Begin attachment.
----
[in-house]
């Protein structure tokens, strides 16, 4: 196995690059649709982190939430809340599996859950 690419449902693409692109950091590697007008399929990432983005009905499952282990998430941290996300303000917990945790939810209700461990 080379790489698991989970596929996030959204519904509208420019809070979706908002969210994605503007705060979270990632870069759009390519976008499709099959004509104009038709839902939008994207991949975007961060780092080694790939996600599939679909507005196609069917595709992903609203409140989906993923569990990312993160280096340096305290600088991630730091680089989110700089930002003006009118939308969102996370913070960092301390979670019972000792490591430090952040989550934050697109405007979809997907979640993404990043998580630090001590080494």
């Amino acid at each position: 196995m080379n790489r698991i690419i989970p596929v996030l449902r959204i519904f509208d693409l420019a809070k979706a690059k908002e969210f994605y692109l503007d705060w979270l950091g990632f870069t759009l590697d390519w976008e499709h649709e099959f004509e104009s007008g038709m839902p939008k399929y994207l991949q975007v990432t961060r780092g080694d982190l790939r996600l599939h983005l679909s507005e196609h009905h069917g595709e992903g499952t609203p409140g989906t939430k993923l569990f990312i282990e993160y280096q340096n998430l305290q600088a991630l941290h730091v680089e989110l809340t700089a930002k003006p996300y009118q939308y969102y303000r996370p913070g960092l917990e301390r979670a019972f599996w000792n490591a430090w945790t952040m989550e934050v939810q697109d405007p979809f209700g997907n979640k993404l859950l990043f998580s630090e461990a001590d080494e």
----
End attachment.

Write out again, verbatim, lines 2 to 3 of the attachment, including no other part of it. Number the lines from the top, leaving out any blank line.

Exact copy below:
């Protein structure tokens, strides 16, 4: 196995690059649709982190939430809340599996859950 690419449902693409692109950091590697007008399929990432983005009905499952282990998430941290996300303000917990945790939810209700461990 080379790489698991989970596929996030959204519904509208420019809070979706908002969210994605503007705060979270990632870069759009390519976008499709099959004509104009038709839902939008994207991949975007961060780092080694790939996600599939679909507005196609069917595709992903609203409140989906993923569990990312993160280096340096305290600088991630730091680089989110700089930002003006009118939308969102996370913070960092301390979670019972000792490591430090952040989550934050697109405007979809997907979640993404990043998580630090001590080494």
């Amino acid at each position: 196995m080379n790489r698991i690419i989970p596929v996030l449902r959204i519904f509208d693409l420019a809070k979706a690059k908002e969210f994605y692109l503007d705060w979270l950091g990632f870069t759009l590697d390519w976008e499709h649709e099959f004509e104009s007008g038709m839902p939008k399929y994207l991949q975007v990432t961060r780092g080694d982190l790939r996600l599939h983005l679909s507005e196609h009905h069917g595709e992903g499952t609203p409140g989906t939430k993923l569990f990312i282990e993160y280096q340096n998430l305290q600088a991630l941290h730091v680089e989110l809340t700089a930002k003006p996300y009118q939308y969102y303000r996370p913070g960092l917990e301390r979670a019972f599996w000792n490591a430090w945790t952040m989550e934050v939810q697109d405007p979809f209700g997907n979640k993404l859950l990043f998580s630090e461990a001590d080494e």